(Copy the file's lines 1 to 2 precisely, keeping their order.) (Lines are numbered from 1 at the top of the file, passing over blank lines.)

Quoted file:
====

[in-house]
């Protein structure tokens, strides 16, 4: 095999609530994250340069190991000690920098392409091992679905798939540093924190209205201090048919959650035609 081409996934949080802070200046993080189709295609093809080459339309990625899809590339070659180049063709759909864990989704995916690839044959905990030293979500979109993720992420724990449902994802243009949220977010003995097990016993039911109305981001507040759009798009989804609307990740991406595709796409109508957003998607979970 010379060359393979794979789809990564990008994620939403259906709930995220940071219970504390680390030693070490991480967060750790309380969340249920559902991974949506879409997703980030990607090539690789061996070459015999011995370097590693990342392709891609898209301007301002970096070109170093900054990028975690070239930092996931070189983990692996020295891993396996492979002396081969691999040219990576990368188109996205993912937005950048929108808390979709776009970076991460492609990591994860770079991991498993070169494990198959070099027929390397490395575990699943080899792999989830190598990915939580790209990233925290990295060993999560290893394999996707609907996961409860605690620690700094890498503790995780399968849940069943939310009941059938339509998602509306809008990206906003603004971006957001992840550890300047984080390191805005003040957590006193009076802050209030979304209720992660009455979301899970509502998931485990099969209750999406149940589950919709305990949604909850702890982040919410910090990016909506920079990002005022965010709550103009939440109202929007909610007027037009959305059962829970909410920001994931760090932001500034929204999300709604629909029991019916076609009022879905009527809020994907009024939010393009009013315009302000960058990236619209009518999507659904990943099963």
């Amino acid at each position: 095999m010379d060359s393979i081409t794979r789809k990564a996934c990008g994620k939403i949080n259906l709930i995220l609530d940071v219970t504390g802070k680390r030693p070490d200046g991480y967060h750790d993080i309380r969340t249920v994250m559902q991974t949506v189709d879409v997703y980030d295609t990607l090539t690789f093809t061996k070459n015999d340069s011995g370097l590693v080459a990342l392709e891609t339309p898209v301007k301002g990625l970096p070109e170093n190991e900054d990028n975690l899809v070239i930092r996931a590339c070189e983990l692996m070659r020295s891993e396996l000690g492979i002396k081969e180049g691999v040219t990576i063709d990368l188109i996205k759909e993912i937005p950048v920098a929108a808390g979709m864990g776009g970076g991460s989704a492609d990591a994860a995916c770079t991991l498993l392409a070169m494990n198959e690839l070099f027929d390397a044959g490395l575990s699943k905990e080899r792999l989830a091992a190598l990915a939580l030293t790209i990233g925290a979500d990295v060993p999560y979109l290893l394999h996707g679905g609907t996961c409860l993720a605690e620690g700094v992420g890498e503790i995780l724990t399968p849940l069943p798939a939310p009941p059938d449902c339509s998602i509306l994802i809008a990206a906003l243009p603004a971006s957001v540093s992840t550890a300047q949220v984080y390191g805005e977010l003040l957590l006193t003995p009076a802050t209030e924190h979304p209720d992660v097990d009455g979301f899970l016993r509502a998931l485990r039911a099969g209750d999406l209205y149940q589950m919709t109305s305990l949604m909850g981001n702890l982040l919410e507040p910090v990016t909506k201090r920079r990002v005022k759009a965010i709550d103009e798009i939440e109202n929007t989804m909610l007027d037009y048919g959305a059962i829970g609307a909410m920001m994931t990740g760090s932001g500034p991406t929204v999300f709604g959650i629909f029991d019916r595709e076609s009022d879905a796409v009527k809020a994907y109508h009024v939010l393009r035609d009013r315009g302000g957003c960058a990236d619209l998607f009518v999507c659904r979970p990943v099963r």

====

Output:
[in-house]
């Protein structure tokens, strides 16, 4: 095999609530994250340069190991000690920098392409091992679905798939540093924190209205201090048919959650035609 081409996934949080802070200046993080189709295609093809080459339309990625899809590339070659180049063709759909864990989704995916690839044959905990030293979500979109993720992420724990449902994802243009949220977010003995097990016993039911109305981001507040759009798009989804609307990740991406595709796409109508957003998607979970 010379060359393979794979789809990564990008994620939403259906709930995220940071219970504390680390030693070490991480967060750790309380969340249920559902991974949506879409997703980030990607090539690789061996070459015999011995370097590693990342392709891609898209301007301002970096070109170093900054990028975690070239930092996931070189983990692996020295891993396996492979002396081969691999040219990576990368188109996205993912937005950048929108808390979709776009970076991460492609990591994860770079991991498993070169494990198959070099027929390397490395575990699943080899792999989830190598990915939580790209990233925290990295060993999560290893394999996707609907996961409860605690620690700094890498503790995780399968849940069943939310009941059938339509998602509306809008990206906003603004971006957001992840550890300047984080390191805005003040957590006193009076802050209030979304209720992660009455979301899970509502998931485990099969209750999406149940589950919709305990949604909850702890982040919410910090990016909506920079990002005022965010709550103009939440109202929007909610007027037009959305059962829970909410920001994931760090932001500034929204999300709604629909029991019916076609009022879905009527809020994907009024939010393009009013315009302000960058990236619209009518999507659904990943099963």